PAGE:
Cholesterol






Cholesterol is the most abundant sterol in animal tissues, making up as much as 25 percent of cell membranes. Cholesterol may be found free or as part of cholesteryl esters . It is a precursor molecule for many steroid hormones, including glucocorticoids , androgens and estrogen , aldosterone, and mineralocorticoids. A major component of lipoproteins, it is also the precursor for bile salts and bile acids, which are necessary for digestion. Gallstones contain large amounts of cholesterol.

Cholesterol is a seventeen-carbon polycyclic compound made up of three six-membered and one five-membered fused rings. The molecule is relatively nonpolar and hydrophobic , but is slightly polar due to the presence of an alcohol functional group .

Plants contain no cholesterol. In animals cholesterol synthesis occurs in many cells, but most cholesterol synthesis occurs in the liver. Food products from animals contain cholesterol, and the average adult consumes around 450 milligrams (0.016 ounces) per day. Dairy products and egg yolks are particularly rich in cholesterol. Diets low in fat content and high in vegetables, especially those containing polyunsaturated lipids , can help to lower plasma cholesterol levels. Many physicians recommend that their patients try to maintain cholesterol levels below 200 milligrams per deciliter.

Cholesterol in blood plasma is conjugated with other lipid molecules and with carrier proteins. These lipoprotein complexes may form droplets called chylomicrons, but cholesterol is usually transported as part of a number of larger lipoproteins, including low density lipoprotein (LDL), which carries cholesterol from the liver to muscle and other tissues, and high density lipoprotein (HDL), which carries cholesterol to the liver for conversion to bile acids. Physicians are especially concerned when patients have high levels of LDL (the so-called bad cholesterol) in blood; moderate exercise and low-cholesterol diets help to increase HDL (the so-called good cholesterol). Either high fat intake or problems with the transport of cholesterol to and from cells can lead to atherosclerosis (hardening of the arteries), which in turn can contribute to heart attack (myocardial infarction) or stroke.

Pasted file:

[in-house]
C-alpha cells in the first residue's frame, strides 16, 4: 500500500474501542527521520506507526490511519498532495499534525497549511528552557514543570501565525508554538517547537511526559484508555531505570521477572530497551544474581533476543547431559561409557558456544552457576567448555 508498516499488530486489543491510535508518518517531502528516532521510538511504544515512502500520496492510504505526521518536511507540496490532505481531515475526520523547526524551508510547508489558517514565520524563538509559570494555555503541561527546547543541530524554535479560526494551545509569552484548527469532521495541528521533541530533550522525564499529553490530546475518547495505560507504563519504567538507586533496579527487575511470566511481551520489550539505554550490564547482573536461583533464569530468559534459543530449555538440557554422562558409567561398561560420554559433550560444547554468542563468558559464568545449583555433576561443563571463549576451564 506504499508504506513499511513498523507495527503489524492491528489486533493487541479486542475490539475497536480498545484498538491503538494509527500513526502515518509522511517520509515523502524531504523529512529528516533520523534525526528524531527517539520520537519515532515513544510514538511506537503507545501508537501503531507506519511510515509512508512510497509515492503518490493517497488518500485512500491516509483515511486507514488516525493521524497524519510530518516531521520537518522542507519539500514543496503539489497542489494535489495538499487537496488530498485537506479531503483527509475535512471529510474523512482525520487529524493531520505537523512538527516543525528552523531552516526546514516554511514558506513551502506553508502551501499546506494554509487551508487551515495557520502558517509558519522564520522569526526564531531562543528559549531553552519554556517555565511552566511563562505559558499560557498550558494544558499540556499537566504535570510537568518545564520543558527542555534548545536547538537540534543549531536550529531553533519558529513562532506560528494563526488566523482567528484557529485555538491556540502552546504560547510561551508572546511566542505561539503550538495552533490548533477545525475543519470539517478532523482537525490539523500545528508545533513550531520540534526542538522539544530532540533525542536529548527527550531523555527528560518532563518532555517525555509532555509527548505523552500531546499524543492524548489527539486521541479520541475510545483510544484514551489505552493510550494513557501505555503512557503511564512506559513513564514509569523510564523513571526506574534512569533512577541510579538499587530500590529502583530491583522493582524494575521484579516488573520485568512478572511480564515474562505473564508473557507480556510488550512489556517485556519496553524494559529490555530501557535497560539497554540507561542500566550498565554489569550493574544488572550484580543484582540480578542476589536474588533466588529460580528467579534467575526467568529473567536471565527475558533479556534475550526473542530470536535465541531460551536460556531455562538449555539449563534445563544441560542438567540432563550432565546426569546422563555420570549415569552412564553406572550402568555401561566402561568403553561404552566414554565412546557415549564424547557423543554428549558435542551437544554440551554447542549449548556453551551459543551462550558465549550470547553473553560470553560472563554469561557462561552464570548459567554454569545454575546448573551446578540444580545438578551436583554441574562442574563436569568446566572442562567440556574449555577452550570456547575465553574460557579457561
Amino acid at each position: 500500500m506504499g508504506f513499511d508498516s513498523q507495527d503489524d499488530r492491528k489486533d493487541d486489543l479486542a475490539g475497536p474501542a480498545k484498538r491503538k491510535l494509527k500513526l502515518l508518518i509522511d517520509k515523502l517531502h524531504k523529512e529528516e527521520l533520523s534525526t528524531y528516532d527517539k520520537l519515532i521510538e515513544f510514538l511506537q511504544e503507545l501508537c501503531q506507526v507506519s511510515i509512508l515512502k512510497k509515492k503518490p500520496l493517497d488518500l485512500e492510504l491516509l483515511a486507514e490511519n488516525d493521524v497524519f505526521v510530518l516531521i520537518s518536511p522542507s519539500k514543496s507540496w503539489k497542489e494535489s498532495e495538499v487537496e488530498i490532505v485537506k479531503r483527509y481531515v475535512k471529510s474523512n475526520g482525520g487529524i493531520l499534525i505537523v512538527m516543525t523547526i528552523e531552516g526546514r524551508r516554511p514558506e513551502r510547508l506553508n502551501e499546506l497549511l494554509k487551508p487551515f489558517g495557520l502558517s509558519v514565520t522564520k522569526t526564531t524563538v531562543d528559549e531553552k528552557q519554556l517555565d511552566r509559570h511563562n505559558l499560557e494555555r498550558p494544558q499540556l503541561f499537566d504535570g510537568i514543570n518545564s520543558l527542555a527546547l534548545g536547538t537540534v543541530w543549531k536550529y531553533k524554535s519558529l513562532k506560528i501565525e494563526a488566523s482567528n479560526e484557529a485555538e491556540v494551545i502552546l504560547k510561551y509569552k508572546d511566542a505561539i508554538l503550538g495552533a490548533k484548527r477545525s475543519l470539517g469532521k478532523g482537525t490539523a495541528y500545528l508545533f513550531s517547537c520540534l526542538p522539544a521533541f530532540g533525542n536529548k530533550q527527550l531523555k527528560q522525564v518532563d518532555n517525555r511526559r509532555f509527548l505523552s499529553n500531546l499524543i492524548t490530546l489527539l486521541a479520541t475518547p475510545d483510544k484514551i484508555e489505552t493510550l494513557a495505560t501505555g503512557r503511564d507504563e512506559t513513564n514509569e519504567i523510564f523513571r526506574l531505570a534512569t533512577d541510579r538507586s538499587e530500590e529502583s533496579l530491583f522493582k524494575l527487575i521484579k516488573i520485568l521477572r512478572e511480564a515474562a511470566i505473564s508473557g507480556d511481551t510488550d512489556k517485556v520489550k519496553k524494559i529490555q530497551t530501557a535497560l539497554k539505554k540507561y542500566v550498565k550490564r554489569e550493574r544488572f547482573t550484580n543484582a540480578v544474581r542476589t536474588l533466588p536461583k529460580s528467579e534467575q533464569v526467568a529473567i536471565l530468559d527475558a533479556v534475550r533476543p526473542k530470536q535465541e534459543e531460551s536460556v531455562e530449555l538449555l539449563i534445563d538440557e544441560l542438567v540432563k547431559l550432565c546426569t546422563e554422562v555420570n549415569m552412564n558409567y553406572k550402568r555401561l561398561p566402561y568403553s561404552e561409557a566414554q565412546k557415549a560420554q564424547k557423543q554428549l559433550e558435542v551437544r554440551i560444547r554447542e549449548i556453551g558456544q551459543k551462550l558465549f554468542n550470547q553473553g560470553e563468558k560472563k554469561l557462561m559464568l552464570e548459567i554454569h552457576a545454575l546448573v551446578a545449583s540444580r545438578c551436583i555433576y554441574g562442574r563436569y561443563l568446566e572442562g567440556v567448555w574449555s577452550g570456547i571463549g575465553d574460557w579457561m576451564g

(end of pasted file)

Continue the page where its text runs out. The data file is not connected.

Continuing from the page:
Humans do not oxidize cholesterol for energy. Instead, cholesterol is converted to bile acids such as cholic acid and deoxycholic acid in liver tissue. Bile acids and salts are secreted into bile, which passes into the intestine and emulsifies fats for digestion. Although some bile acids may be reabsorbed in the intestine along with lipids, much cholesterol leaves the body in feces in the form of metabolites such as bile acids and salts.

Diets rich in oatmeal or other vegetable products are believed to help to lower plasma cholesterol levels. Soluble fibers from the vegetable materials absorb cholesterol and help to prevent absorption in the intestine.

SEE ALSO Low Density Lipoprotein ; Steroids .

Dan M. Sullivan



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